Three mantras for equity-centered improvement, innovation, and design
After learning my home address, how to tie my shoes, and how to just say no, “stop, drop, and roll” was one of the earliest standards that I mastered in childhood. If I found myself engulfed in flames, it would be “stop, drop, and roll” to the rescue — a conditioned response that would kick in and save me from the danger of the flames. We practiced it in class and saw it on after-school specials. It was automatic and universal.
Conditioned responses like these are ostensibly designed to protect, not harm. Unfortunately, they often do the opposite. Law enforcement shoots first and questions later. Principals and school leaders automatically move younger bodies when certain norms are broken. Struggles with authority for sovereignty that are perceived as threats could be surrendered in the hallway, principal’s office, or even handcuffs. Parents also sanction the movement of bodies in the school house. As a principal, I learned that a white parent chose to move her daughter out of a black space because she feared her daughter would have no suitable suitors. And too many hands grip purses and cell phones more tightly when black men and women are present.
Where “stop, drop, and roll” is a protective response to real and quantifiable danger, these aforementioned responses are undergirded by a set of culturally-coded mantras that perceive difference itself as dangerous. Mantras are instruments of thought. When committed to memory and repeated, they direct the body into action. They are the self-reinforcing physical manifestations of our internal beliefs. And sometimes they keep us out of a fire that does not really exist.
The metaphor of fire is common in anti-racist work. When we are building transformative relationships across lines of difference, especially racial difference, we bring all of our stories and experiences to the relationship. Conflicts, missteps, shame, guilt, and fear can create a bodily response that we interpret as an indication of danger. We may get hot behind the ears; our stomachs may churn. We may sweat. This discomfort makes us want to “stop, drop, and roll” to safety. But when we decide to design for equity and redesign our relationships, we engage in this design knowing that we may experience discomfort. We must understand that we may perceive danger when there is only difference. Instead of running away or smothering our discomfort, we need to walk into the heat and through the flames. But how?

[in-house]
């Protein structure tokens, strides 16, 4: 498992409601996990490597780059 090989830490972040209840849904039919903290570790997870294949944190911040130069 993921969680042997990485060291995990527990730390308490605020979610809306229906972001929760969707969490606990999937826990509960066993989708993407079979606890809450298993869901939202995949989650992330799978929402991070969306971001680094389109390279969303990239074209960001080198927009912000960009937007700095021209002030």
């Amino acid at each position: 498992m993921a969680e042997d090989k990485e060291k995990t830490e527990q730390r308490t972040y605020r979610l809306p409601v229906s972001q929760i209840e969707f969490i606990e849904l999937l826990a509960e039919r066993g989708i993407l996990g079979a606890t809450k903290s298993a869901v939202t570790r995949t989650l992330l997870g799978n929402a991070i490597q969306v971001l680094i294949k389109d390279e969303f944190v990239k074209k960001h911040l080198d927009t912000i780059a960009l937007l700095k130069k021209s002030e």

Anti-racist and reconciliation work begins with the self. We must examine our individual “stop, drop, and roll” reactions and begin the process of breaking them down, then bring our individual work into the presence of difference. As we work to intentionally design new safe spaces and new relationships, we must rethink familiar roles and adopt a new set of mantras to help our bodies to balance, behave, and respond in different ways. It means that our identities as designers must extend to welcoming the experience of others, including those who have been marginalized by dominance and supremacy. How we include must expand to include not only the physical body of others. And how we work with each other, especially across difference, must attend to how we make sense of difference and the conflict it may create internally.
To design for equity and redesign our relationships, our bodies need different instructions and thought routines. These new thought routines or mantras need to be able to direct our behaviors as designers—what we design, how we design, who we design with, and how we attend to ourselves throughout the process of design. I offer three mantras that can orient our thoughts, behaviors, and actions towards equitable design and transformation:
1. I am a designer.
All people have transformative ideas and have the capacity to change the world. This includes me. Being a designer means that I look for the impact of my actions on people, especially the most excluded. I look for design in both intent and impact in old stories and current stories. I look for the language that inspires action. I humbly carry my power to design new stories. I design.